Monday, August 13, 2007

The WSJ Shows Its Colors--Again

Not that there was ever a doubt...

In this opinion piece, the "no borders" (that's cheap-labor) crowd reveals its fear:

The new no-match program may not catch everybody, but it has the potential to impact the employment of three to four million undocumented workers. With such workers concentrated in just a few big states -- California, Texas, Florida, New York, Arizona and Illinois -- the regional impact of the program could be substantial.

Border enforcement keeps some immigrants out, but since it does nothing to remove the jobs magnet pulling workers here, it actually raises the rewards for those who make it in, encouraging more illegal immigration. Fears of no-match letters reflect a simple reality -- this could work. --Federal Reserve economist Pia Orennius

After all, the price of lettuce will have a substantial debilitating effect on COLA, right?

The justification for the WSJ's horror?

The main effects will be to drive undocumented workers underground where they will work off the books for lower wages, under worse conditions and subject to more abuses.

Yup. Of course, such arrangements are ALSO illegal. And the 'employers' who use such practices vaguely resemble the Cotton Kings. But that's not very polite, is it?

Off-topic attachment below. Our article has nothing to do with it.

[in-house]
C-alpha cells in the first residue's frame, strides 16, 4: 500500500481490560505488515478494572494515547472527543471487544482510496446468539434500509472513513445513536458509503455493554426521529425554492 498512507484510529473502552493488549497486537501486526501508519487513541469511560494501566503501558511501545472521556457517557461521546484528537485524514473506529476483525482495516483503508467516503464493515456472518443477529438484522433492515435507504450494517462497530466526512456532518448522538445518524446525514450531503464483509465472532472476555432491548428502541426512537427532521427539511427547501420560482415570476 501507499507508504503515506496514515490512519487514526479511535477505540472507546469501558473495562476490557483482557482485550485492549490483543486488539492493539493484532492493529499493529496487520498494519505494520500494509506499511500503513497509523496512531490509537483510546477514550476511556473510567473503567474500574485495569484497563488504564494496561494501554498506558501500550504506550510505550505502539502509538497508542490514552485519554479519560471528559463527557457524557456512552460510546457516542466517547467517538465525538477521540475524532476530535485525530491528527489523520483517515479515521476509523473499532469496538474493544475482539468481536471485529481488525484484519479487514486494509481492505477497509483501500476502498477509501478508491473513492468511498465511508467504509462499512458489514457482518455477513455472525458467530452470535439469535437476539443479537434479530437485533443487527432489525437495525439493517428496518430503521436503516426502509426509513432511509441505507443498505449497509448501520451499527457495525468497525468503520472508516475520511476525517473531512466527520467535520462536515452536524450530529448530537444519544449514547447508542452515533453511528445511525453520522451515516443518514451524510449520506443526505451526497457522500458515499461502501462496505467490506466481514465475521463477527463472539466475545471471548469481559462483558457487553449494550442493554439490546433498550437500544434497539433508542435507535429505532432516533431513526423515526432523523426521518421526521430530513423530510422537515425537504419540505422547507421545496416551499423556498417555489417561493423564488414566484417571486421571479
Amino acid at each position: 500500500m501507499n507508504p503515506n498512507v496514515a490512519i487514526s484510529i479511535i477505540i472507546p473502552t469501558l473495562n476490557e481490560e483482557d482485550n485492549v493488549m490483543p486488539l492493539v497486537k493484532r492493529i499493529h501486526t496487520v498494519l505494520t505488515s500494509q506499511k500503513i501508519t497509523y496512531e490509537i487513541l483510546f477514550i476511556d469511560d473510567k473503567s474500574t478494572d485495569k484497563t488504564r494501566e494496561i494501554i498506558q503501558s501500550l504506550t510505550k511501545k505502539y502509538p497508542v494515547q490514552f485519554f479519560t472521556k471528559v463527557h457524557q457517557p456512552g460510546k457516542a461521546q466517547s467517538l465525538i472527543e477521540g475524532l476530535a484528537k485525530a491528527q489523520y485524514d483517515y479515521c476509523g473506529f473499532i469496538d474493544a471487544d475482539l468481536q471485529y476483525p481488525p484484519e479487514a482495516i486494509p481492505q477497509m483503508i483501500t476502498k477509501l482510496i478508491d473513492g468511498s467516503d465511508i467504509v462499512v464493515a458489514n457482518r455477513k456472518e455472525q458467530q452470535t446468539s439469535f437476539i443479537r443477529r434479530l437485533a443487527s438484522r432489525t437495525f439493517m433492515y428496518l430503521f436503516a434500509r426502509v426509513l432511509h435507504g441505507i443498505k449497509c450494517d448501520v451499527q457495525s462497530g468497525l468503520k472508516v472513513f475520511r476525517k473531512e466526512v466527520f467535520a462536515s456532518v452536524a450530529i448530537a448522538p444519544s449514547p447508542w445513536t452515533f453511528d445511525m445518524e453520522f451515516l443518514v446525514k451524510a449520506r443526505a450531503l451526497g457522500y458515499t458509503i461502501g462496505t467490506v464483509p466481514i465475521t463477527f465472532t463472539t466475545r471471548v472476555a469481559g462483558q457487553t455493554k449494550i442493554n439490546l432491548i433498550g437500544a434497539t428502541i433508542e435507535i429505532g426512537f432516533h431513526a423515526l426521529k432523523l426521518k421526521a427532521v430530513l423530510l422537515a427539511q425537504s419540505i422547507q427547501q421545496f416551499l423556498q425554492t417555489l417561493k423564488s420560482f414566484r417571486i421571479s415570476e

JunkYardBlog observes:

Illegals are already nearly in indentured servitude, subject to extortion by the threat of informing La Migra about them. But this unsavory status quo doesn't seem to be a big concern to the amnesty advocates. Given that, they need to explain why these lower wages (which would increase overall efficiency, fight inflation, and lower the price of those all-important heads of lettuce we keep hearing about) would be such a bad thing. If cheap labor is OK, why isn't even cheaper labor better?

In other words, if going "off-books" is cheaper, then what's the WSJ's complaint?

She's also concerned that as they get fired, illegals will default on their mortgages. I can only conclude that any bank that lends money to an illegal alien to buy a house was either abysmally incompetent in its due diligence background check, or just plain knew it was loaning money to an illegal. And I say, that sucks to be that bank.

And you thought that the Sub-Prime problem was a big deal?

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